2. Victoria Bates, ‘“So Far as I can Define without a Microscopical Examination”: Venereal Disease Diagnosis in English Courts, 1850–1914’, Social History of Medicine, 26 (2013), 38–55.CrossRefGoogle Scholar
  3. Roger Davidson, Dangerous Liaisons: A Social History of Venereal Disease in Twentieth-Century Scotland (Amsterdam: Rodopi, 2000).Google Scholar
  4. Gayle Davis, “The Cruel Madness of Love”: Sex, Syphilis and Psychiatry in Scotland, 1880–1930 (Amsterdam and New York: Rodopi, 2008).Google Scholar
  5. David Evans, ‘Tackling the “Hideous Scourge”: The Creation of the Venereal Disease Treatment Centres in Early Twentieth-Century Britain’, Social History of Medicine, 5 (1992), 413–33.CrossRefGoogle Scholar
  6. K. Meghan Fitzpatrick, ‘Prostitutes, Penicillin and Prophylaxis: Fighting Venereal Disease in the Commonwealth Division during the Korean War, 1950–1953’, Social History of Medicine, 28 (2015), 555–75.CrossRefGoogle Scholar
  7. Anne Hanley, ‘“Scientific Truth into Homely Language”: The Training and Practice of Midwives in Ophthalmia Neonatorum, 1895–1914’, Social History of Medicine, 27 (2014), 199–220.CrossRefGoogle Scholar
  8. Anne Hanley, ‘Venereology at the Polyclinic: Postgraduate Medical Education among General Practitioners in England, 1899–1914’, Medical History, 59 (2015), 199–221.CrossRefGoogle Scholar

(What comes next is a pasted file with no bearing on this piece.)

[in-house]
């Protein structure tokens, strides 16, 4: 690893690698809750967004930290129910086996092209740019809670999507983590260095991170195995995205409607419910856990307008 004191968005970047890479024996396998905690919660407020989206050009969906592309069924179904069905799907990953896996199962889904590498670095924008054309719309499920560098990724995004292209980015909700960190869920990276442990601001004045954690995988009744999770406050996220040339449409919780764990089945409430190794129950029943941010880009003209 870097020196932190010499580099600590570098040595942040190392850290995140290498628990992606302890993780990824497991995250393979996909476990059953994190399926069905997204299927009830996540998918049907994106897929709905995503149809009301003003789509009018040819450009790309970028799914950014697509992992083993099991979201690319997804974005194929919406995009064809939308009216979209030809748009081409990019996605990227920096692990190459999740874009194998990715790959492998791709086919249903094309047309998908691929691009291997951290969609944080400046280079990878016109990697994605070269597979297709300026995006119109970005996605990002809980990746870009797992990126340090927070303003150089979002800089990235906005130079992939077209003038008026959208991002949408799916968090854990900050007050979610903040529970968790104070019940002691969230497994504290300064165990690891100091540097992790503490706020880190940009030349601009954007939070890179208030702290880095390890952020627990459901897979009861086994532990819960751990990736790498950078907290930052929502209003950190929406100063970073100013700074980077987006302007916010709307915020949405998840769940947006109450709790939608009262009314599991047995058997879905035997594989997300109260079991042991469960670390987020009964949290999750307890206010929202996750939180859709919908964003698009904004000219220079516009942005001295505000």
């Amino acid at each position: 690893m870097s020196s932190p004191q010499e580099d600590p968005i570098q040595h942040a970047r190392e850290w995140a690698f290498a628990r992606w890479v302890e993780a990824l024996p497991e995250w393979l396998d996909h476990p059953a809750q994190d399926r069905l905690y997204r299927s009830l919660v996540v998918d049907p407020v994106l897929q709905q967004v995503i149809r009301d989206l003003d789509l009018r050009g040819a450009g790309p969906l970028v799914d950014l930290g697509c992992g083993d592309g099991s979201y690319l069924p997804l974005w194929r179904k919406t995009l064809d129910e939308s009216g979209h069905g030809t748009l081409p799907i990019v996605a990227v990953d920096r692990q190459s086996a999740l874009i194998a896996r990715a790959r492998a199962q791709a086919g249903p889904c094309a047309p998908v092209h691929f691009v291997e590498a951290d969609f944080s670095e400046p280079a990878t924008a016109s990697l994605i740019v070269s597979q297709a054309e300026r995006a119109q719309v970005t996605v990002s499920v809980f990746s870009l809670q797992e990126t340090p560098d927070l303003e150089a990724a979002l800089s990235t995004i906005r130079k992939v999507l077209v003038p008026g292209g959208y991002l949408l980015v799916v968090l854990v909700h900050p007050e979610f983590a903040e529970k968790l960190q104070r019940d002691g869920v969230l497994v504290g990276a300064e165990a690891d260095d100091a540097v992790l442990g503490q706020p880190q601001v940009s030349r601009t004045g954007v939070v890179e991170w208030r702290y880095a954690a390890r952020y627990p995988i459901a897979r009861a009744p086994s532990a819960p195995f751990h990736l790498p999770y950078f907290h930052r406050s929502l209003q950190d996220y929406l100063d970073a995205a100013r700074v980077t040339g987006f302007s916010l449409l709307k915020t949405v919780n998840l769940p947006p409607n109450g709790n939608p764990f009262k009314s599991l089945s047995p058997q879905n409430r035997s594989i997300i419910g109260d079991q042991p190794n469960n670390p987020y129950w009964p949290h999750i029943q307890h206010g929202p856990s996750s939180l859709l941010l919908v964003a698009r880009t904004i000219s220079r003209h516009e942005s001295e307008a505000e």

9. Pauline M.H. Mazumdar, ‘“In the Silence of the Laboratory”: The League of Nations Standardizes Syphilis Tests’, Social History of Medicine, 16 (2003), 437–59.CrossRefGoogle Scholar
  10. Ornella Moscucci, The Science of Woman: Gynaecology and Gender in England, 1800–1929 (Cambridge: Cambridge University Press, 1990).Google Scholar
  11. Chris Renwick, British Sociology’s Lost Biological Roots: A History of Futures Past (London: Palgrave Macmillan, 2012).Google Scholar
  12. J.E. Ross and S.M. Tomkins, ‘The British Reception of Salvarsan’, Journal of the History of Medicine and Allied Sciences, 52 (1997), 398–423.CrossRefGoogle Scholar
  13. Joan Sherwood, Infection of the Innocents: Wet Nurses, Infants, and Syphilis in France, 1780–1900 (Montreal: McGill-Queens University Press, 2010).Google Scholar
  14. Richard A. Soloway, Demography and Degeneration: Eugenics and the Declining Birthrate in Twentieth-Century Britain (London: University of North Carolina Press, 1990).Google Scholar
  15. Mary Spongberg, Feminizing Venereal Disease: The Body of the Prostitute in Nineteenth-Century Medical Discourse (New York: Palgrave Macmillan, 1997).Google Scholar
  16. Simon Szreter, ‘The Prevalence of Syphilis in England and Wales on the Eve of the Great War: Revisiting the Estimates of the Royal Commission on Venereal Diseases 1913–1916’, Social History of Medicine, 27 (2014), 508–29.CrossRefGoogle Scholar
  17. Daniel J. Walther, ‘Sex, Public Health and Colonial Control: The Campaign against Venereal Diseases in Germany’s Overseas Possessions, 1884–1914’, Social History of Medicine, 26 (2013), 182–203.CrossRefGoogle Scholar
  18. Michael Worboys, ‘Unsexing Gonorrhoea: Bacteriologists, Gynaecologists, and Suffragists in Britain, 1860–1920’, Social History of Medicine, 17 (2004), 41–59.CrossRefGoogle Scholar

Copyright information

© The Author(s) 2017

Authors and Affiliations

  1. 1.University of OxfordOxfordUK

Personalised recommendations